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Date: Mon, 15 Nov 2004 12:54:15 -0600
From: "Terry Decker" <t.d.decker@...
Subject: Re: [Sca-cooks] Earthapples
> > Did we ever decide if "earthapples" were potatoes or squash?
> I'm initially inclined to say that 'earthapples' were potatoes, if
>only because of the similarity
> between the Dutch 'aardappel', the German 'Erdapfel' or
>'Kartoffel', and the French 'Pommes de
> Terre'...all of which refer to the potato, and all of which mean
>'earth apple' or 'apple of the
> earth' (except perhaps 'kartoffel')
> Whether they are referring to the common white potato, or the sweet
>potato is a matter for the
> more scholarly in the group, though I believe it may have been
>mentioned in an earlier thread that
> the 'potato' mentioned in period texts may well have been referring
>to the sweet potato. The
> French, however, call the sweet potato 'patates', I believe.
> Unfortunately, the sweet potato tastes just as good as the white
>potato when prepared in the
> manner of this recipe, so I can't really say one way or the other
The inference that Erdapfel is a potato based on modern usage may be
completely wrong. Thomas Gloning was kind enough to point Gwen-Cat and I to
some work done by German linguists which suggest that in the 16th Century
Erdapfel was equivalent to the Italian pepomeloni which was a squash by the
The Rumpolt text Gwen-Cat is translating is from 1581. England received its
first white potatoes in 1586 (although these may have been Apios americana
rather that Solanum tuberosum). Carolus Clusius, who is responsible for
spreading specimens across northern Europe, received his first specimen in
1587. Spain and Italy had specimens earlier, but there is no evidence of
widespread use. They were apparently botanical curiosities. They do not
appear in Leonard Fuch's Herbal of 1543 and there is no mention of them in
Europe prior to 1573. The timing is such that the probability of Rumpolt's
Erdapfel being a white potato is low.
The first recipes for Kartoffel appear in the last decade of the 16th
Century and the beginning of the 17th Century. It is worth noting that the
white potato which came into common use isn't the High Andean white potato
which originally came to Europe, but a Chilean variety better suited to
planting in temperate climates apparently first imported to Europe in the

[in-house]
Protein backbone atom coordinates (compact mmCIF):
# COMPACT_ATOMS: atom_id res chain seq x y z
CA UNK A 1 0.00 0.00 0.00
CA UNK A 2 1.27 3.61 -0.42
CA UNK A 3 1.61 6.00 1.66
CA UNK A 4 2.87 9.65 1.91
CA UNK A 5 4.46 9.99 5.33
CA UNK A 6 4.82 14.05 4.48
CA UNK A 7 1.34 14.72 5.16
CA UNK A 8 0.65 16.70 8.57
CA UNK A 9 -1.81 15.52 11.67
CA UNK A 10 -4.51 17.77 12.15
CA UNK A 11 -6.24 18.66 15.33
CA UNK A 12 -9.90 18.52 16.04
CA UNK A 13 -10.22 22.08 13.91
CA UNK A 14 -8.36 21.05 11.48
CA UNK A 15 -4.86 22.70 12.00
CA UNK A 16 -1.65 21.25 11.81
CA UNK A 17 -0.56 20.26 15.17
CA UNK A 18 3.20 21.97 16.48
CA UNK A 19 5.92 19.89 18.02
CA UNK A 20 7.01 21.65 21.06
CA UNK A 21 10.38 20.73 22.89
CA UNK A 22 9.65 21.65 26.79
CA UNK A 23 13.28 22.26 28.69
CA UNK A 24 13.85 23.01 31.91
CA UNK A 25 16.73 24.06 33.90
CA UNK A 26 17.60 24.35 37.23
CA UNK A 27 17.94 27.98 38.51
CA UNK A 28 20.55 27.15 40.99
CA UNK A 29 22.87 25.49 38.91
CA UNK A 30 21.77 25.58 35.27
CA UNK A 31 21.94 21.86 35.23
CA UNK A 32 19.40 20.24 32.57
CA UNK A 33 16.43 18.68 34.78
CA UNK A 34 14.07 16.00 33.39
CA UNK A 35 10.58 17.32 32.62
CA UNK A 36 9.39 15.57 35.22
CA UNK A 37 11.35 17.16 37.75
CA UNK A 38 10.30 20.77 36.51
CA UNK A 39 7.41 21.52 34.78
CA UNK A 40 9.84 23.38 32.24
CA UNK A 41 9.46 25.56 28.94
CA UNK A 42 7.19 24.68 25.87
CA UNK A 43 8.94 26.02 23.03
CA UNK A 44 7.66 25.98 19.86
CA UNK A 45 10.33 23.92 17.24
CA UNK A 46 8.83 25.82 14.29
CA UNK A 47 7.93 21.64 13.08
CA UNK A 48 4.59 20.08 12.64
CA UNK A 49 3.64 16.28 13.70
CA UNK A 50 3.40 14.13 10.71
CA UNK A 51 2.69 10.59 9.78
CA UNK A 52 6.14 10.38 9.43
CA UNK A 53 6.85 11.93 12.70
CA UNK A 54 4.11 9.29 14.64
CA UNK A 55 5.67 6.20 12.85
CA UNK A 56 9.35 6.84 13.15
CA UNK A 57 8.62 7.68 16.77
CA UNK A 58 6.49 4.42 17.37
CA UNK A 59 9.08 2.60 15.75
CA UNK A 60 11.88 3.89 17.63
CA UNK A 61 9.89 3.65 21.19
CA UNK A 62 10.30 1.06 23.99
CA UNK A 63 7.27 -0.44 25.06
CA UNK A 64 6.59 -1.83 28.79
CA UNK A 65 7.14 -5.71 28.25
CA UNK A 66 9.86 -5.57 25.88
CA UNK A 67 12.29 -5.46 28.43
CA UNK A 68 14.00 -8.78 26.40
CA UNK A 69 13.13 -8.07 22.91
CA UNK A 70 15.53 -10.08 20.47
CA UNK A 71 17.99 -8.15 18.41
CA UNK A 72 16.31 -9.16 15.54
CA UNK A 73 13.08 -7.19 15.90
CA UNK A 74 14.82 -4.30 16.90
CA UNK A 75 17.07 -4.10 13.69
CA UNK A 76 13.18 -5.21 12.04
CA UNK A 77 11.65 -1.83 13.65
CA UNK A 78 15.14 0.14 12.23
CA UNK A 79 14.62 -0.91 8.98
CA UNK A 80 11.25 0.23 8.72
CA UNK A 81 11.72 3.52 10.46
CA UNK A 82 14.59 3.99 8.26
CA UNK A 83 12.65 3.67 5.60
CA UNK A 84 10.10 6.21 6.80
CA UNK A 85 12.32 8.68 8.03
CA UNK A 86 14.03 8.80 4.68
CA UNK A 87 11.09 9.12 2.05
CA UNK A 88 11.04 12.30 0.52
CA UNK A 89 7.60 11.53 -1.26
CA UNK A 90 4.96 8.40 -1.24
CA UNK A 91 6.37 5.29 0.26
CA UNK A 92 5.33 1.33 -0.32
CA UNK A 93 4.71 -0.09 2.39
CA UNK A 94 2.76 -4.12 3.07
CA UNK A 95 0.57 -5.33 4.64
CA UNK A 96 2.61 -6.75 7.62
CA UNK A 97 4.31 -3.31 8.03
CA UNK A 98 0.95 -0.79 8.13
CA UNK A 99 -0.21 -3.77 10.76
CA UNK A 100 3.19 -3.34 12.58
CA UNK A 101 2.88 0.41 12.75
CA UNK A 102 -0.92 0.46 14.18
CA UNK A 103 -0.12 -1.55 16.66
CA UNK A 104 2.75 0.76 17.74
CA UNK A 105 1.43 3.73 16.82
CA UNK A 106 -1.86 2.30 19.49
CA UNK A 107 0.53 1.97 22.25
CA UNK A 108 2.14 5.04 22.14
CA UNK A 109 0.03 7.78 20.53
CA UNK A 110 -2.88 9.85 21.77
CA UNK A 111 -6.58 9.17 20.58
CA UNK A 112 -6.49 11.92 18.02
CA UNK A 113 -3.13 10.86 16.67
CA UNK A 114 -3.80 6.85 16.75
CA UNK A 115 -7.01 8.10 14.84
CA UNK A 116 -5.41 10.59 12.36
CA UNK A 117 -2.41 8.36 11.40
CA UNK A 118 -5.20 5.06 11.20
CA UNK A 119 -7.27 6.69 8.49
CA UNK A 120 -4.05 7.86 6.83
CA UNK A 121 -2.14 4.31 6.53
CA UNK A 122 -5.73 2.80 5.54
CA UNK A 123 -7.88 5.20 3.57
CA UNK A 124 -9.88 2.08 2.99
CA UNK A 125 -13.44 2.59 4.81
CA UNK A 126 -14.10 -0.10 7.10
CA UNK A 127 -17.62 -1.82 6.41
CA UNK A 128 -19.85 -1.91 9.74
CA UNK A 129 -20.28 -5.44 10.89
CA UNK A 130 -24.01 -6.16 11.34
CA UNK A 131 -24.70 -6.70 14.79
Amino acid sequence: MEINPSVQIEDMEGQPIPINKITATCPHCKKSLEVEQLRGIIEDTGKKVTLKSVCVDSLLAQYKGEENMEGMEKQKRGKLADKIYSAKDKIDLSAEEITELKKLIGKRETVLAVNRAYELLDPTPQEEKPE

late 18th Century.
The idea of the sweet potato being the Erdapfel is interesting, but I don't
think it fits. The original sweet potatoes were brought back by Columbus on
the first voyage. They were adopted by the Spanish and the Portuguese early
on and the sweet potato became known in Europe as the common or Spanish
potato. The Portuguese introduced them into Africa as food for the slave
trade and may have introduced them into Asia. The probably made their way
into England between 1509 and 1533 while Henry VIII was married to Catherine
of Aragon, although some authorities credit the introduction to John Hawkins
raids on the Portuguese in 1562.
The spread of the sweet potato into France and Italy is probably due to
various parts of those countries being directly controlled by the Hapsburgs
and their relationship with other ruling families (thinking of HRE Charles
V). It may be that the sweet potato was introduced into Austria and the
Germanic States by the same route. Linguistically, the German for sweet
potato is "die Batate" and as some form of batata or patata is common for
referencing sweet potatoes, it is unlikely they would be referred to as
Erdapfel. Also there is not much evidence of sweet potatoes being used in
One should also consider that while neither white potatoes nor sweet
potatoes appear in Fuchs, maize, capsicum peppers and New World squash do,
which suggests that the latter may have been introduced into the German
States (probably through the Turkish incursion into Hungary) before mid-16th
Century. If so, the window of introduction for sweet potatoes for Rumpolt
is reduced to less than forty years. Not impossible, but questionable.
Unfortunately, Fuchs doesn't provide us with an Erdapfel either.